Enhanced oxygen exchange capacity in nano-structured vanadia–ceria multi-phase oxygen carriers for solar thermal fuel production†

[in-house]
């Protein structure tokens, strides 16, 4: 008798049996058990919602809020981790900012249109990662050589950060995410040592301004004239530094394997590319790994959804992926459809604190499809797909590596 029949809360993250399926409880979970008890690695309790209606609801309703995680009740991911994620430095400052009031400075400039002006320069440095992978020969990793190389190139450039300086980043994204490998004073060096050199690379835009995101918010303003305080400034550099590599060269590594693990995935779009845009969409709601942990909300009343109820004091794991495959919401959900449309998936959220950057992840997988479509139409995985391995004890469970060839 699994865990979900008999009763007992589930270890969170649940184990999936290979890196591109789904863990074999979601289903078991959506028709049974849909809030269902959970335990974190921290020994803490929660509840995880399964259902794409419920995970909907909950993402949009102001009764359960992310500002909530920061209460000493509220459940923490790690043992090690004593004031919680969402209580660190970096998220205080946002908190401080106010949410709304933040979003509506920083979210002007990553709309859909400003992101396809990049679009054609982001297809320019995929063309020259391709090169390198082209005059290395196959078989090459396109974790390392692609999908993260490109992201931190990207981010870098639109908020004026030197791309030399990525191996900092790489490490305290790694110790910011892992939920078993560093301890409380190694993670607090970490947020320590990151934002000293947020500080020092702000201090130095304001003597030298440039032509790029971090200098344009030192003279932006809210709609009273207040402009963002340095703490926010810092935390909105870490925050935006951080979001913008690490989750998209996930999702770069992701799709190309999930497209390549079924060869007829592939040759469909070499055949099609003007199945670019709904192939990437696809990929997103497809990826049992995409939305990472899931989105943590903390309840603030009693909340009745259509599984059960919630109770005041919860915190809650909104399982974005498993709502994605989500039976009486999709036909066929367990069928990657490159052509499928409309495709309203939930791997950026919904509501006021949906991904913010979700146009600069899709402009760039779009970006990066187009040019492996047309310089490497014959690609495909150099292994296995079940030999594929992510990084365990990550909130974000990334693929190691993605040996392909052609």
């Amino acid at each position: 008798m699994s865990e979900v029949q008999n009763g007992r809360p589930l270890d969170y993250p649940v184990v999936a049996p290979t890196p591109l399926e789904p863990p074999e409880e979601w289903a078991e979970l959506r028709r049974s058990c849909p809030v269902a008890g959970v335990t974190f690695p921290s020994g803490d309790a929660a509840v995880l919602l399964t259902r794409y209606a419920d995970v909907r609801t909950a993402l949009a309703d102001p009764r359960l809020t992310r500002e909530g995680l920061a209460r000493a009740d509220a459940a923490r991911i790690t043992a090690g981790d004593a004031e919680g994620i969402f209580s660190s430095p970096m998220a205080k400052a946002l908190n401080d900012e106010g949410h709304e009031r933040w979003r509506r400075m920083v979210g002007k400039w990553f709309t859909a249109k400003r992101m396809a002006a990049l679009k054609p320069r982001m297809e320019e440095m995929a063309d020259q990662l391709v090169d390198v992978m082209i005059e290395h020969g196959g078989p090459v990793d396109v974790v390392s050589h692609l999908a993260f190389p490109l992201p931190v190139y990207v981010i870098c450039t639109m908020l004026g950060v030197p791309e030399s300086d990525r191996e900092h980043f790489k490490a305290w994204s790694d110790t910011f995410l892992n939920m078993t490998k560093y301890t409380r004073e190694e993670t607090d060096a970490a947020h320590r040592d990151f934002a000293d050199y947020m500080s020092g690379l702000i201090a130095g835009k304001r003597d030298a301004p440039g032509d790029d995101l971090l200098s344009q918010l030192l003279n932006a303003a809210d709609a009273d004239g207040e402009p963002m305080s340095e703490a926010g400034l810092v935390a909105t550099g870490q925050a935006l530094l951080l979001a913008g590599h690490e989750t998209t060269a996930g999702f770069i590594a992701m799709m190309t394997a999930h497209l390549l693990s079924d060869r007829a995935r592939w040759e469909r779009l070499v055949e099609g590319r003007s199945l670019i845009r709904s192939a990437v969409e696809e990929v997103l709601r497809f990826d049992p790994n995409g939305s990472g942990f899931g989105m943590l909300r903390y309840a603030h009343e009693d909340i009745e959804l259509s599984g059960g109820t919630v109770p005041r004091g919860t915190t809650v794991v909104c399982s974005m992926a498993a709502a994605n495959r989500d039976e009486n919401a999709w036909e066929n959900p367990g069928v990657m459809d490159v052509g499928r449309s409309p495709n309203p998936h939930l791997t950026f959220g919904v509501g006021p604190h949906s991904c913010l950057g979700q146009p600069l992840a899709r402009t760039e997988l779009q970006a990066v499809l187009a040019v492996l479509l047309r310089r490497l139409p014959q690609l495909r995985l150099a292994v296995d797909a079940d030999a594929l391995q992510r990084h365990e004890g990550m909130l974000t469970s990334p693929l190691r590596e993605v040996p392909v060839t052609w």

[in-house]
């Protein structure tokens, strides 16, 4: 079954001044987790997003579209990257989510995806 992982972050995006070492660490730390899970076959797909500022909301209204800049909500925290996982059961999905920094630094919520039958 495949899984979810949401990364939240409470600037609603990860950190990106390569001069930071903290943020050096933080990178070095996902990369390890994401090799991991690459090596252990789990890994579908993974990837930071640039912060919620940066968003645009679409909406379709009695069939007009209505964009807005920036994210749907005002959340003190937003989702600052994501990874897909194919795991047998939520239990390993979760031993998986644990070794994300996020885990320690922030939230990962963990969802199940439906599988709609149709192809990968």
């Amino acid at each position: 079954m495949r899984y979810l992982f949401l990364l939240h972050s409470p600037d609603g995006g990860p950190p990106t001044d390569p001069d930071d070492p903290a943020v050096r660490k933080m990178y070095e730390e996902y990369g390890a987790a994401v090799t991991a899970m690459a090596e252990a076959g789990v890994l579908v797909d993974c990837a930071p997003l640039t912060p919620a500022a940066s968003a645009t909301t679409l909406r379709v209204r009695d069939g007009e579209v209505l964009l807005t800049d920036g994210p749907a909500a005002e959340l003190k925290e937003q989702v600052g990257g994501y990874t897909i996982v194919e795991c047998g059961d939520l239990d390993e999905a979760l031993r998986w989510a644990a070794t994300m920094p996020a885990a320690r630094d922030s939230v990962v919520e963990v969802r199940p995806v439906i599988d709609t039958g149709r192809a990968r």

Developing an efficient redox material is a fundamental and crucial step in sustainable hydrocarbon fuel production via solar energy-driven thermochemical redox cycles. Vanadium being the 20th most abundant element in the earth's crust, with excellent catalytic properties combined with other oxide materials can potentially be a suitable candidate for efficient solar fuel production. Here, we report a first demonstration of a facile strategy to effectively utilize vanadium oxide with ceria for thermochemical H2O and CO2 splitting with superior oxygen exchange capacity and efficient H2 and CO yields of 68% more than the pure nano-structured ceria. We observe a synergic effect in oxygen exchange capacity and ion mobility in the vanadia–ceria binary phase system, where vanadia provides more reducing states for the hydrocarbon oxidation, while ceria acts as an oxygen buffer for the re-oxidation of reduced vanadia. We demonstrate that the addition of a carbon dioxide step between the methane partial oxidation and H2O splitting step activates the oxygen carrier by creating sufficient oxygen vacancies for the controlled oxidation of methane and avoiding methane cracking for over 100 cycles. The extraordinarily high oxygen exchange capacity observed in 25% V–CeO2 resulted in superior and pure H2 yields of 220 mL g−1 during the water splitting step of sequential water and carbon dioxide splitting, while maintaining a H2/CO ratio close to 2. Finally, these findings suggest that the facile combination of the extraordinary catalytic properties of vanadia and superior oxygen ion mobility of ceria can be a powerful approach for an efficient and effective solar thermochemical fuel production.